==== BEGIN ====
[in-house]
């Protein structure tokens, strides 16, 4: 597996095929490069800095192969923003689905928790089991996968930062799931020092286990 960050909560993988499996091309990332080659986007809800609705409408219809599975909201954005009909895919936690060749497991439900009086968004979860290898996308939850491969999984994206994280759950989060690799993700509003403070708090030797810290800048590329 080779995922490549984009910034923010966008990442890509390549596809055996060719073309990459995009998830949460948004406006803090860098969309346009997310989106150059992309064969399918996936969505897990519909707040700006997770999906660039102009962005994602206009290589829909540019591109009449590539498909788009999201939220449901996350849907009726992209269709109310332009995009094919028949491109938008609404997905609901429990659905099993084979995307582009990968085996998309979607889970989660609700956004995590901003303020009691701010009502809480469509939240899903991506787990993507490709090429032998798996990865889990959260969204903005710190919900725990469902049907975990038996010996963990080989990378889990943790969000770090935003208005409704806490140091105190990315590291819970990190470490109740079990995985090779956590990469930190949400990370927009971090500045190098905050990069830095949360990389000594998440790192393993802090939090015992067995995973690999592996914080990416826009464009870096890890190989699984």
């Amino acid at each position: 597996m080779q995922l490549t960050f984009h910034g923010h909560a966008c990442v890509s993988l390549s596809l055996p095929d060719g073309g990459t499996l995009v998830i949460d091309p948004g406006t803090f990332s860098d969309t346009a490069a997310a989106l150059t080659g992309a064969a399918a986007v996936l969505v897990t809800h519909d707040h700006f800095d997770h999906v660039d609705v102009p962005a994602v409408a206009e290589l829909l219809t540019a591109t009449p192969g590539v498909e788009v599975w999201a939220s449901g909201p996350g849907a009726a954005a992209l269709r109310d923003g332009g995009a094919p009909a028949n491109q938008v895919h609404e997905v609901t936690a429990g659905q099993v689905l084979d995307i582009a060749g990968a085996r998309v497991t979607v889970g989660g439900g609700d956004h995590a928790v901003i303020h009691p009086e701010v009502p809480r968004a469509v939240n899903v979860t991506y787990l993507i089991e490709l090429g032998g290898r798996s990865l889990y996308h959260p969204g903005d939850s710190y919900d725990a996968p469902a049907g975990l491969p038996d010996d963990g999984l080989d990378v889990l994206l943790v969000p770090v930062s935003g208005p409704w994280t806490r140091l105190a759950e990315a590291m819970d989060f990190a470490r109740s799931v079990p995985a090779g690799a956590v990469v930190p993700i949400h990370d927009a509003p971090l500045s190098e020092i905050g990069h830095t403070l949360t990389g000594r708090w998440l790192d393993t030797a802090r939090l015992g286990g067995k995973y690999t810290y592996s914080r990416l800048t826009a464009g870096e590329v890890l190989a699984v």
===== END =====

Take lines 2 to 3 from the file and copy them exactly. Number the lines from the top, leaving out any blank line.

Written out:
């Protein structure tokens, strides 16, 4: 597996095929490069800095192969923003689905928790089991996968930062799931020092286990 960050909560993988499996091309990332080659986007809800609705409408219809599975909201954005009909895919936690060749497991439900009086968004979860290898996308939850491969999984994206994280759950989060690799993700509003403070708090030797810290800048590329 080779995922490549984009910034923010966008990442890509390549596809055996060719073309990459995009998830949460948004406006803090860098969309346009997310989106150059992309064969399918996936969505897990519909707040700006997770999906660039102009962005994602206009290589829909540019591109009449590539498909788009999201939220449901996350849907009726992209269709109310332009995009094919028949491109938008609404997905609901429990659905099993084979995307582009990968085996998309979607889970989660609700956004995590901003303020009691701010009502809480469509939240899903991506787990993507490709090429032998798996990865889990959260969204903005710190919900725990469902049907975990038996010996963990080989990378889990943790969000770090935003208005409704806490140091105190990315590291819970990190470490109740079990995985090779956590990469930190949400990370927009971090500045190098905050990069830095949360990389000594998440790192393993802090939090015992067995995973690999592996914080990416826009464009870096890890190989699984």
């Amino acid at each position: 597996m080779q995922l490549t960050f984009h910034g923010h909560a966008c990442v890509s993988l390549s596809l055996p095929d060719g073309g990459t499996l995009v998830i949460d091309p948004g406006t803090f990332s860098d969309t346009a490069a997310a989106l150059t080659g992309a064969a399918a986007v996936l969505v897990t809800h519909d707040h700006f800095d997770h999906v660039d609705v102009p962005a994602v409408a206009e290589l829909l219809t540019a591109t009449p192969g590539v498909e788009v599975w999201a939220s449901g909201p996350g849907a009726a954005a992209l269709r109310d923003g332009g995009a094919p009909a028949n491109q938008v895919h609404e997905v609901t936690a429990g659905q099993v689905l084979d995307i582009a060749g990968a085996r998309v497991t979607v889970g989660g439900g609700d956004h995590a928790v901003i303020h009691p009086e701010v009502p809480r968004a469509v939240n899903v979860t991506y787990l993507i089991e490709l090429g032998g290898r798996s990865l889990y996308h959260p969204g903005d939850s710190y919900d725990a996968p469902a049907g975990l491969p038996d010996d963990g999984l080989d990378v889990l994206l943790v969000p770090v930062s935003g208005p409704w994280t806490r140091l105190a759950e990315a590291m819970d989060f990190a470490r109740s799931v079990p995985a090779g690799a956590v990469v930190p993700i949400h990370d927009a509003p971090l500045s190098e020092i905050g990069h830095t403070l949360t990389g000594r708090w998440l790192d393993t030797a802090r939090l015992g286990g067995k995973y690999t810290y592996s914080r990416l800048t826009a464009g870096e590329v890890l190989a699984v």